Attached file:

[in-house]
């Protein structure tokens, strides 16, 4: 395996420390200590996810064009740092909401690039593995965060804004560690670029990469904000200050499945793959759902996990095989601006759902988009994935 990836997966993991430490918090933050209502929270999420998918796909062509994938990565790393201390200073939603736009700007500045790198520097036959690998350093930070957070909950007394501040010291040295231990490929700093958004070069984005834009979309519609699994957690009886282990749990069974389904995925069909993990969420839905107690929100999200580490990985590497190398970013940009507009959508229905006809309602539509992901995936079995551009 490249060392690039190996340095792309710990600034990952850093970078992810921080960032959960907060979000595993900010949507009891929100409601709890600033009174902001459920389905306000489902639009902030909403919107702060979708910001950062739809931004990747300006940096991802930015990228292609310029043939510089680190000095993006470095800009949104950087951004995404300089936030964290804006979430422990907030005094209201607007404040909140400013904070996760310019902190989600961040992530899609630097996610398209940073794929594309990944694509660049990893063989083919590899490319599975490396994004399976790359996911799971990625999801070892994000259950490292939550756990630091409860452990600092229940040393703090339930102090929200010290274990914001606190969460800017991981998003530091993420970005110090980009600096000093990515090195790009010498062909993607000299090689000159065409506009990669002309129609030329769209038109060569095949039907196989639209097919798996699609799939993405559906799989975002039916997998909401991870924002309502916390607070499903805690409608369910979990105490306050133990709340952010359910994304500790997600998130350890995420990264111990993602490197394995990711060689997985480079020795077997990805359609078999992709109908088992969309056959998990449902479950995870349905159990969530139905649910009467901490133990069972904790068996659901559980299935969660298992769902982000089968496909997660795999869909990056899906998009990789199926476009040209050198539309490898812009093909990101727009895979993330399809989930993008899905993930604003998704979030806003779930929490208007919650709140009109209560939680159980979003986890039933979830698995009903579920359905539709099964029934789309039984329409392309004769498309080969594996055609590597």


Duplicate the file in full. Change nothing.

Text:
[in-house]
């Protein structure tokens, strides 16, 4: 395996420390200590996810064009740092909401690039593995965060804004560690670029990469904000200050499945793959759902996990095989601006759902988009994935 990836997966993991430490918090933050209502929270999420998918796909062509994938990565790393201390200073939603736009700007500045790198520097036959690998350093930070957070909950007394501040010291040295231990490929700093958004070069984005834009979309519609699994957690009886282990749990069974389904995925069909993990969420839905107690929100999200580490990985590497190398970013940009507009959508229905006809309602539509992901995936079995551009 490249060392690039190996340095792309710990600034990952850093970078992810921080960032959960907060979000595993900010949507009891929100409601709890600033009174902001459920389905306000489902639009902030909403919107702060979708910001950062739809931004990747300006940096991802930015990228292609310029043939510089680190000095993006470095800009949104950087951004995404300089936030964290804006979430422990907030005094209201607007404040909140400013904070996760310019902190989600961040992530899609630097996610398209940073794929594309990944694509660049990893063989083919590899490319599975490396994004399976790359996911799971990625999801070892994000259950490292939550756990630091409860452990600092229940040393703090339930102090929200010290274990914001606190969460800017991981998003530091993420970005110090980009600096000093990515090195790009010498062909993607000299090689000159065409506009990669002309129609030329769209038109060569095949039907196989639209097919798996699609799939993405559906799989975002039916997998909401991870924002309502916390607070499903805690409608369910979990105490306050133990709340952010359910994304500790997600998130350890995420990264111990993602490197394995990711060689997985480079020795077997990805359609078999992709109908088992969309056959998990449902479950995870349905159990969530139905649910009467901490133990069972904790068996659901559980299935969660298992769902982000089968496909997660795999869909990056899906998009990789199926476009040209050198539309490898812009093909990101727009895979993330399809989930993008899905993930604003998704979030806003779930929490208007919650709140009109209560939680159980979003986890039933979830698995009903579920359905539709099964029934789309039984329409392309004769498309080969594996055609590597």